90 things we miss about football in the 1990s
Words: Huw Davies, Chris Flanagan, James Maw, Andrew Murray, Gary Parkinson
1. Robbie Fowler’s easy-breathe plaster
In supposedly opening up his airwaves for easier inhalation, Fowler’s nose plaster became an unwitting prop for his ‘cocaine snorting’ goal celebration in the Merseyside derby of April 1999.
2. Tiny players wearing massive shirts
The 1970s had V-necks; the ’80s had short shorts; the ’90s had elfin players drowning in tents. Juninho never left Middlesbrough between his three spells; he went missing in his shirt every so often.
3. Renford Rejects
The objectively brilliant kids’ television show had loveable underdogs, a Manic Street Preachers theme tune and big cameos from the likes of Gianfranco Zola and Ian Rush. It was an underrated classic.
4. Alan Cork’s beard
Alan, father of tragically unbearded Burnley pass master Jack, brought The Simpsons’ Jasper to ‘life’ with a majestic beard during Sheffield United’s 1992/93 campaign. What a time to be alive...
5. The Life of Riley on Match of the Day
When BBC producers chose to accompany Goal of the Month with the Lightning Seeds’ 1992 mini-hit (it reached No.28 in the charts), they soundtracked a decade of football highlights. Utterly joyful.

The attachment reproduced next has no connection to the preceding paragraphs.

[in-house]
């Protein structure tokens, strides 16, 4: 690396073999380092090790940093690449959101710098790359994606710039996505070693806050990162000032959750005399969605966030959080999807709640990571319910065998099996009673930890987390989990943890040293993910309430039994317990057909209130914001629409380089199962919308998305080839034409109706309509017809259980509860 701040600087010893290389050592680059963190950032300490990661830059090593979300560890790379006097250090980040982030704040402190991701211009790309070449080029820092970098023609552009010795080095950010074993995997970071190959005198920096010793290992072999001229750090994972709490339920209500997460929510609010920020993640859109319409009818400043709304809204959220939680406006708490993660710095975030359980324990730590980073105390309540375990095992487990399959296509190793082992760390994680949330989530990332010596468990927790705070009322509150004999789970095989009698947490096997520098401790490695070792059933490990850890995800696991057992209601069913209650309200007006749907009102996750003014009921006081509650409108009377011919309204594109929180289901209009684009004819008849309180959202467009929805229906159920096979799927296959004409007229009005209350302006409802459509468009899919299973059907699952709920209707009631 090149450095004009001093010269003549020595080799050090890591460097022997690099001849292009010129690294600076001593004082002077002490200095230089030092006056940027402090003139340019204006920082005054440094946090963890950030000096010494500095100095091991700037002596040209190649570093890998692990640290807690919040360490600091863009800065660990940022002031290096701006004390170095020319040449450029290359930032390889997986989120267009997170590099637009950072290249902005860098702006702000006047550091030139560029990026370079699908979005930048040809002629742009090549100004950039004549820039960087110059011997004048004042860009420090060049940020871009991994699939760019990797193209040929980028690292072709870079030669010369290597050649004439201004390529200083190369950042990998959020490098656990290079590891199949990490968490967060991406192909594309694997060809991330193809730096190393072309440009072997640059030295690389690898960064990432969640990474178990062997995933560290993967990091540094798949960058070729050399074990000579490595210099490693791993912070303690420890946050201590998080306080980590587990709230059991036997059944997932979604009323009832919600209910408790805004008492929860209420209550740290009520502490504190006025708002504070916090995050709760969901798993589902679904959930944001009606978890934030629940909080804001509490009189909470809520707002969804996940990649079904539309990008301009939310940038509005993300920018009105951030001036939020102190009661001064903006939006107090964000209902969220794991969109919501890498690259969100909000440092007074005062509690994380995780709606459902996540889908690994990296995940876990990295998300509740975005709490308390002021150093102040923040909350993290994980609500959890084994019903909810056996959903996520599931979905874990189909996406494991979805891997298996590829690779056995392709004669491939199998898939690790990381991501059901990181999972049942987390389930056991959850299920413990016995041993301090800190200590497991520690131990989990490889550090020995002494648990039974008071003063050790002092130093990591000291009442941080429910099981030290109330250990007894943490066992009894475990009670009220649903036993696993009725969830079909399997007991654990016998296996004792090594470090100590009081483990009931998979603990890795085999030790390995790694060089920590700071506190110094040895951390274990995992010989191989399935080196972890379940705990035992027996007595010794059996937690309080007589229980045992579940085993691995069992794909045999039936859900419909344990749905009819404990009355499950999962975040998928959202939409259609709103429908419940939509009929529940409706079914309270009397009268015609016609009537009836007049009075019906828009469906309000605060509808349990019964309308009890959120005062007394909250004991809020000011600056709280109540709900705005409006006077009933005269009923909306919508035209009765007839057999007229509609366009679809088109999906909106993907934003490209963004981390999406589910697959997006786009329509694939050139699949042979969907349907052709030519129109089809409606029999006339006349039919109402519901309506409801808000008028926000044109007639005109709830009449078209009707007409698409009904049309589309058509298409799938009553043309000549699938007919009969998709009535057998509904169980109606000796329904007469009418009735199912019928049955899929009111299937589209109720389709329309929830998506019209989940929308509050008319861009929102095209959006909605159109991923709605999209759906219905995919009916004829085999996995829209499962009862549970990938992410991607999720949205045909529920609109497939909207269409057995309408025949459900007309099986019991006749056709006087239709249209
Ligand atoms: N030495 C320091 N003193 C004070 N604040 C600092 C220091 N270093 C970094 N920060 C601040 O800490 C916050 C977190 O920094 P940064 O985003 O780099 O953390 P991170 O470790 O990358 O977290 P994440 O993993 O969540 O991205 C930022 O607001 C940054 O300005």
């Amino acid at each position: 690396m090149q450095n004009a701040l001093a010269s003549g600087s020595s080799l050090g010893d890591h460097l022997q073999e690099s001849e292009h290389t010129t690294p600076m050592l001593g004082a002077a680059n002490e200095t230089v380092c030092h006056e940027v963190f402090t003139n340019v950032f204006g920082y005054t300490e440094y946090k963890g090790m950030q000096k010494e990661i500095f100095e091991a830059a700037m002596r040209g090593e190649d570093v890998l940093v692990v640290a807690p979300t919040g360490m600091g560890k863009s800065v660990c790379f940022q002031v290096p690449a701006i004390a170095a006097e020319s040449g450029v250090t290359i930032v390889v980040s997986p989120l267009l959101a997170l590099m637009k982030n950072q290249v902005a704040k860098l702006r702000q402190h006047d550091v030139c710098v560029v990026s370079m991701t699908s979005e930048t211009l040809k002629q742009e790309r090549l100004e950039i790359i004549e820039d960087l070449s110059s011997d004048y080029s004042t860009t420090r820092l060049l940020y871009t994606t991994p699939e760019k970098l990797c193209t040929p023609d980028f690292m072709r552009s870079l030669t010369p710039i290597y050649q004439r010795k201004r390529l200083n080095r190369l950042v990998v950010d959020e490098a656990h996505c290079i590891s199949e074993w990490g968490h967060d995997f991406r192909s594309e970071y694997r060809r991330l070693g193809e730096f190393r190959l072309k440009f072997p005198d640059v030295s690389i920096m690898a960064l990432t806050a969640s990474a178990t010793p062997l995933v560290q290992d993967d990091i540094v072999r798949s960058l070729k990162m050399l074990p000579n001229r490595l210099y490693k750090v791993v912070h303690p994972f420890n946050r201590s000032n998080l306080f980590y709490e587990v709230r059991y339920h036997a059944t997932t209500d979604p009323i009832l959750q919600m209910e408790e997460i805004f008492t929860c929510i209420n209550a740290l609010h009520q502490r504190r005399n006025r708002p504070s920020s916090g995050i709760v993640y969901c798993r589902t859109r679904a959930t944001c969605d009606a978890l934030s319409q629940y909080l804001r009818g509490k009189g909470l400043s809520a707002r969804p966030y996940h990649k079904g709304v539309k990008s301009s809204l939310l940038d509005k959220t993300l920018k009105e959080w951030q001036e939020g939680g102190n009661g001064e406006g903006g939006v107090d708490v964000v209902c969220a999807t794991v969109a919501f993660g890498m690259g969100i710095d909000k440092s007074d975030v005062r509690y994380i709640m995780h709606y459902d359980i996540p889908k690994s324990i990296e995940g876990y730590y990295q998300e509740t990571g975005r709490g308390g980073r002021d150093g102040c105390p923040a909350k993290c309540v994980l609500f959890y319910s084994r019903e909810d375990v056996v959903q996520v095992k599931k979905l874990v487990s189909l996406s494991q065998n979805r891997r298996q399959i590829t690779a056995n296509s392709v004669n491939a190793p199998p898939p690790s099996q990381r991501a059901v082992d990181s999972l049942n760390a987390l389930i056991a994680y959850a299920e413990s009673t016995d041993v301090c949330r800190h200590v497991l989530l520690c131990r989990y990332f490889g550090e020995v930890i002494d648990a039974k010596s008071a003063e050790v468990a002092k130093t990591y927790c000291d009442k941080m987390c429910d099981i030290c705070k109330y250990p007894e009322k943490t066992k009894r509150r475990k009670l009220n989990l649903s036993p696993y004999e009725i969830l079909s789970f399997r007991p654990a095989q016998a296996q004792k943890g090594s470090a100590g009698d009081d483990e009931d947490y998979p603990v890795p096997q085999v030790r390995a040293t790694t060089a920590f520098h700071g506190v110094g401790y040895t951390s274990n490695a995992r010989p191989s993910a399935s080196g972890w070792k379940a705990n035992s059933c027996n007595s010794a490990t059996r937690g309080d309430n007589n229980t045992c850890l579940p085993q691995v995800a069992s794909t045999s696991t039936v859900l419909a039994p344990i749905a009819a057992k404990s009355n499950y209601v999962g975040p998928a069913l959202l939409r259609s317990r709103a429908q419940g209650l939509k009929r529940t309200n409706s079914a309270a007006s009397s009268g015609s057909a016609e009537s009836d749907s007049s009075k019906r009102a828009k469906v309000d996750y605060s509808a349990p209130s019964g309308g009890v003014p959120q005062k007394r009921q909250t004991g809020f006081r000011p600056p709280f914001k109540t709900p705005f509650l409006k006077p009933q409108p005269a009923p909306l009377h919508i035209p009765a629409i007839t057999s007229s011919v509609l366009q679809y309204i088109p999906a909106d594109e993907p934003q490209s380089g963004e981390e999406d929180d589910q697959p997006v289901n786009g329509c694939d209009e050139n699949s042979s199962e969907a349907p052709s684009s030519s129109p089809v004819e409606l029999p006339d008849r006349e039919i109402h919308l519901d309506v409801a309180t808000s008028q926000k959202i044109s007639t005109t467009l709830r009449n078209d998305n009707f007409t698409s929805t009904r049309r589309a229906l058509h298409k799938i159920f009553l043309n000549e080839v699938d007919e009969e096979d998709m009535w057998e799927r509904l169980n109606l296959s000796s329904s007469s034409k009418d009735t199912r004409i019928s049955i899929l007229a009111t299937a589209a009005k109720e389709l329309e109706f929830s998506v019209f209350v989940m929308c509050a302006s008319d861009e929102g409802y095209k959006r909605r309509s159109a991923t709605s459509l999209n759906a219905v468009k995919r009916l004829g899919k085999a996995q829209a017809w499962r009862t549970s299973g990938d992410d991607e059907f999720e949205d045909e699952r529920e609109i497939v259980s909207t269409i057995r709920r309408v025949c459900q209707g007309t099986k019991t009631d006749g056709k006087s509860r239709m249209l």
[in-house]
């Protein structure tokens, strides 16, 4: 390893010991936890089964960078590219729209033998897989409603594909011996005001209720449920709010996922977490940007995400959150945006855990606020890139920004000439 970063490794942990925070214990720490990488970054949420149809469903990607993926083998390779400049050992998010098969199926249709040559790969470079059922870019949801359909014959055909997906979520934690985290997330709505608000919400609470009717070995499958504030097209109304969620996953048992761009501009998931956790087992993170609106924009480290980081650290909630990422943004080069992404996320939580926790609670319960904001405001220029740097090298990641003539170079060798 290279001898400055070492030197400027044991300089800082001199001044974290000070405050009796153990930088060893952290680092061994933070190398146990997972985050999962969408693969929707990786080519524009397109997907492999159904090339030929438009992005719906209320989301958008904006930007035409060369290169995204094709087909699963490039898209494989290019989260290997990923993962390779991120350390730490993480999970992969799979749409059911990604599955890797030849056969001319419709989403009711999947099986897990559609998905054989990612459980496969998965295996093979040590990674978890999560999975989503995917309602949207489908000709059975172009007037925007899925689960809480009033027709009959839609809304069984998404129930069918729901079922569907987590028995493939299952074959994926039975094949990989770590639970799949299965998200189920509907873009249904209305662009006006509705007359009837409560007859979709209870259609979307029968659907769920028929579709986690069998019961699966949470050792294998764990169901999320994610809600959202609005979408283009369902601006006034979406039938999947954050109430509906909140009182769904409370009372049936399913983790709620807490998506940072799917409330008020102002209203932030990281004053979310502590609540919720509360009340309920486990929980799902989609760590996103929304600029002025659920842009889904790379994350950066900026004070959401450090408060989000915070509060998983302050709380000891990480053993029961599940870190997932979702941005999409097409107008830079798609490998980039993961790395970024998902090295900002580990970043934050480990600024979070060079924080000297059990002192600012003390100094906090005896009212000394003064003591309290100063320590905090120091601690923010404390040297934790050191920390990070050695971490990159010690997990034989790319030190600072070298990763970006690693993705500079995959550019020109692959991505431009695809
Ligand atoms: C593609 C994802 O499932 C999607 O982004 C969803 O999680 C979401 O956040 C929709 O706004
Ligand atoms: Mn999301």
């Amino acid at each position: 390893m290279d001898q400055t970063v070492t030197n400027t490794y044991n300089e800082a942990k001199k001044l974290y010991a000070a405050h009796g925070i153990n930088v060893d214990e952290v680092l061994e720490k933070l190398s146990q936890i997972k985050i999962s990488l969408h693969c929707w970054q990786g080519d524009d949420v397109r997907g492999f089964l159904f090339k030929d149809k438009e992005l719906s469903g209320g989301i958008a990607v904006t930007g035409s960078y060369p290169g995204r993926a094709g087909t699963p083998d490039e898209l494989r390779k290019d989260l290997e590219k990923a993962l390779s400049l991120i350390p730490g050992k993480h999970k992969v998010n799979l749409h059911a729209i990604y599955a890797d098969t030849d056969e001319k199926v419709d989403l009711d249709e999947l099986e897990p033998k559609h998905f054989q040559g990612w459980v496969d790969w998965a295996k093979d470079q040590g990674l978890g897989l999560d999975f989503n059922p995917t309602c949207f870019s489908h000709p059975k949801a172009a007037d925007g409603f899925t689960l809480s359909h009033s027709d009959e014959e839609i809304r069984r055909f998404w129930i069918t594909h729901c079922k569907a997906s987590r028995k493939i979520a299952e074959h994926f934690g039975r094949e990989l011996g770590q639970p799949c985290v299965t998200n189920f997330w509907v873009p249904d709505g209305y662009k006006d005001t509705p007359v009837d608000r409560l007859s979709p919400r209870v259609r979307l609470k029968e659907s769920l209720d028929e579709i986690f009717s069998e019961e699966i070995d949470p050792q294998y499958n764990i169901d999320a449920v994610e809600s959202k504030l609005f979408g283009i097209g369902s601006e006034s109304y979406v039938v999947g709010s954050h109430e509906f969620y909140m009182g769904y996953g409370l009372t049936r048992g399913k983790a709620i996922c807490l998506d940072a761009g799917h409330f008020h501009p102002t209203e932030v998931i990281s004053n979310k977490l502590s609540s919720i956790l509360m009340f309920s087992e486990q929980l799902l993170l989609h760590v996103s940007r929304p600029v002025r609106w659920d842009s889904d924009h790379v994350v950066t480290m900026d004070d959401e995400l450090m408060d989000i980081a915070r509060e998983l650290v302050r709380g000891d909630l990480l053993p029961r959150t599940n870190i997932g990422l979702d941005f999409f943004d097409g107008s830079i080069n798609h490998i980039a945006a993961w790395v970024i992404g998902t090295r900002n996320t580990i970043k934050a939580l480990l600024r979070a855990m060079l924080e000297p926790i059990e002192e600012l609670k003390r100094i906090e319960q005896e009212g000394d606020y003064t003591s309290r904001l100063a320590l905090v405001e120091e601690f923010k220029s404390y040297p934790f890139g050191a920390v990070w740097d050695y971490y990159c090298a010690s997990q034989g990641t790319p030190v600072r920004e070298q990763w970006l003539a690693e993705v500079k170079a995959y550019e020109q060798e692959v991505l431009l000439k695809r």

6. Barry Davies
Davies stood out during the ’90s for knowing when not to speak. “Oh no!” was all that he could muster as Gareth Southgate’s penalty miss at Euro 96 killed English dreams. Nothing more was needed.
7. Kits with buttoned or lace-up collars
While buttoned collars were popular, lace-ups had retro chic. One quick tug on the drawstring of Aston Villa’s 1992/93 shirt and Dean Saunders’ head would have popped clean off.
8. Shevchenko and Rebrov at Dynamo
Dynamo Kiev began the ’90s by edging out CSKA Moscow to become league champions of the USSR, but it's the Andriy Shevchenko-inspired side of ’99 who are remembered most fondly.
They successfully adapted to life in the newly-formed Ukrainian Premier League after the break-up of the Soviet Union, winning nine successive league titles. Valeri Lobanovsky’s return as boss, coinciding with the emergence of Shevchenko and strike partner Sergei Rebrov, helped them flourish in Europe.
In 1998/99, Rebrov’s goal thwarted Arsenal at Wembley, before the north Londoners were soundly beaten in Ukraine. Dynamo went on to reach the Champions League semi-finals.
9. Football Italia
While television production company Chrysalis were filming Paul Gascoigne’s recuperation from a knee injury, the Geordie scamp noted it was a shame that nobody in Britain would see him play for Lazio. A lightbulb popped, Chrysalis bought the rights to Serie A, then sold them to Channel 4. The original plan was for the coverage to be hosted by Gazza, but that was quietly shelved when they realised quite what a loose cannon he was.
Chrysalis instead promoted researcher James Richardson, and he was soon to be seen sipping cappuccinos outside an Italian cafe, gesticulating at a mysterious pink newspaper. Regular Sunday afternoon servings of Baggio, Batistuta & Co. meant Football Italia quickly had more than three million viewers – many of whom were yet to bite the bullet and sign up to Sky Sports.